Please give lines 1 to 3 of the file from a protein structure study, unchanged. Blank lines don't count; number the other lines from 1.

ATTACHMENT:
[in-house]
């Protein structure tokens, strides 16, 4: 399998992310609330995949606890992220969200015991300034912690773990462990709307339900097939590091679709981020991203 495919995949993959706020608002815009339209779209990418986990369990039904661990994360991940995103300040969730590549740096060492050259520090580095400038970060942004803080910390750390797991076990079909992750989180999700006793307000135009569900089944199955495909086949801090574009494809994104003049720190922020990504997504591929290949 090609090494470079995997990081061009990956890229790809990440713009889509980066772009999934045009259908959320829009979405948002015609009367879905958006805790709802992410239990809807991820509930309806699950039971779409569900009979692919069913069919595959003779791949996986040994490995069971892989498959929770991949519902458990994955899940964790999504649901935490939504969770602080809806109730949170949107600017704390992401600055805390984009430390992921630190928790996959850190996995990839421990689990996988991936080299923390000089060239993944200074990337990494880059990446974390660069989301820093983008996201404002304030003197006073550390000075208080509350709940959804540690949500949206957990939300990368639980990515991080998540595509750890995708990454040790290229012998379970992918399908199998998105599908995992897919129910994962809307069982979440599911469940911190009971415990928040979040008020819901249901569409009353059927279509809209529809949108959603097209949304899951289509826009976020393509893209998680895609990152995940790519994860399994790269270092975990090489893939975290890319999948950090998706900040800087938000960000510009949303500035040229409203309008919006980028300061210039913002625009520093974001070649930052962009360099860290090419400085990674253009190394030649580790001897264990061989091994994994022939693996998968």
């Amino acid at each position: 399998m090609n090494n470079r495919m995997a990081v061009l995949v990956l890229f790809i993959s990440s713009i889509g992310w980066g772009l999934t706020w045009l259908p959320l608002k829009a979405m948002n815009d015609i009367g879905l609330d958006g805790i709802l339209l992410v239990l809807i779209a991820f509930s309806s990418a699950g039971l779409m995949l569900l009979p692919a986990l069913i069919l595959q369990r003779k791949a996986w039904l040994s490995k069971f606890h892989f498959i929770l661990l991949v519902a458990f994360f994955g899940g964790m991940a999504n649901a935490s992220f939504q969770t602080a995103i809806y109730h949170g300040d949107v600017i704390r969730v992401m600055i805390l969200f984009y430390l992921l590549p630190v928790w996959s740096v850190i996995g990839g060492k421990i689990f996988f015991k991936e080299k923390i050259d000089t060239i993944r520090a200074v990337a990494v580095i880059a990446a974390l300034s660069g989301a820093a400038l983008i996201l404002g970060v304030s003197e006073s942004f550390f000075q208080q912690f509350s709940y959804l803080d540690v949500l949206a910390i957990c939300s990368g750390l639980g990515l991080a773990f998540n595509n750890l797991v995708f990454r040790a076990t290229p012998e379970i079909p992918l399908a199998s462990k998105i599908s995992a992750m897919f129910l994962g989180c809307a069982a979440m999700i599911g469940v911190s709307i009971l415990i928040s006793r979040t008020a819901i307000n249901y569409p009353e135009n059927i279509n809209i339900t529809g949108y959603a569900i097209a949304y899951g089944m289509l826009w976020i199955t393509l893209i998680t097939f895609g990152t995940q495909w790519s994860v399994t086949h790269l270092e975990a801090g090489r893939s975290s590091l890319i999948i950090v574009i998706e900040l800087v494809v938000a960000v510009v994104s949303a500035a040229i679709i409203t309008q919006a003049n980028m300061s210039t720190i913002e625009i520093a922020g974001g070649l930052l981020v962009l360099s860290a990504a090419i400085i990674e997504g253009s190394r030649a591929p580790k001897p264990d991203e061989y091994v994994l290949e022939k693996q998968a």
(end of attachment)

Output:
[in-house]
């Protein structure tokens, strides 16, 4: 399998992310609330995949606890992220969200015991300034912690773990462990709307339900097939590091679709981020991203 495919995949993959706020608002815009339209779209990418986990369990039904661990994360991940995103300040969730590549740096060492050259520090580095400038970060942004803080910390750390797991076990079909992750989180999700006793307000135009569900089944199955495909086949801090574009494809994104003049720190922020990504997504591929290949 090609090494470079995997990081061009990956890229790809990440713009889509980066772009999934045009259908959320829009979405948002015609009367879905958006805790709802992410239990809807991820509930309806699950039971779409569900009979692919069913069919595959003779791949996986040994490995069971892989498959929770991949519902458990994955899940964790999504649901935490939504969770602080809806109730949170949107600017704390992401600055805390984009430390992921630190928790996959850190996995990839421990689990996988991936080299923390000089060239993944200074990337990494880059990446974390660069989301820093983008996201404002304030003197006073550390000075208080509350709940959804540690949500949206957990939300990368639980990515991080998540595509750890995708990454040790290229012998379970992918399908199998998105599908995992897919129910994962809307069982979440599911469940911190009971415990928040979040008020819901249901569409009353059927279509809209529809949108959603097209949304899951289509826009976020393509893209998680895609990152995940790519994860399994790269270092975990090489893939975290890319999948950090998706900040800087938000960000510009949303500035040229409203309008919006980028300061210039913002625009520093974001070649930052962009360099860290090419400085990674253009190394030649580790001897264990061989091994994994022939693996998968």
């Amino acid at each position: 399998m090609n090494n470079r495919m995997a990081v061009l995949v990956l890229f790809i993959s990440s713009i889509g992310w980066g772009l999934t706020w045009l259908p959320l608002k829009a979405m948002n815009d015609i009367g879905l609330d958006g805790i709802l339209l992410v239990l809807i779209a991820f509930s309806s990418a699950g039971l779409m995949l569900l009979p692919a986990l069913i069919l595959q369990r003779k791949a996986w039904l040994s490995k069971f606890h892989f498959i929770l661990l991949v519902a458990f994360f994955g899940g964790m991940a999504n649901a935490s992220f939504q969770t602080a995103i809806y109730h949170g300040d949107v600017i704390r969730v992401m600055i805390l969200f984009y430390l992921l590549p630190v928790w996959s740096v850190i996995g990839g060492k421990i689990f996988f015991k991936e080299k923390i050259d000089t060239i993944r520090a200074v990337a990494v580095i880059a990446a974390l300034s660069g989301a820093a400038l983008i996201l404002g970060v304030s003197e006073s942004f550390f000075q208080q912690f509350s709940y959804l803080d540690v949500l949206a910390i957990c939300s990368g750390l639980g990515l991080a773990f998540n595509n750890l797991v995708f990454r040790a076990t290229p012998e379970i079909p992918l399908a199998s462990k998105i599908s995992a992750m897919f129910l994962g989180c809307a069982a979440m999700i599911g469940v911190s709307i009971l415990i928040s006793r979040t008020a819901i307000n249901y569409p009353e135009n059927i279509n809209i339900t529809g949108y959603a569900i097209a949304y899951g089944m289509l826009w976020i199955t393509l893209i998680t097939f895609g990152t995940q495909w790519s994860v399994t086949h790269l270092e975990a801090g090489r893939s975290s590091l890319i999948i950090v574009i998706e900040l800087v494809v938000a960000v510009v994104s949303a500035a040229i679709i409203t309008q919006a003049n980028m300061s210039t720190i913002e625009i520093a922020g974001g070649l930052l981020v962009l360099s860290a990504a090419i400085i990674e997504g253009s190394r030649a591929p580790k001897p264990d991203e061989y091994v994994l290949e022939k693996q998968a």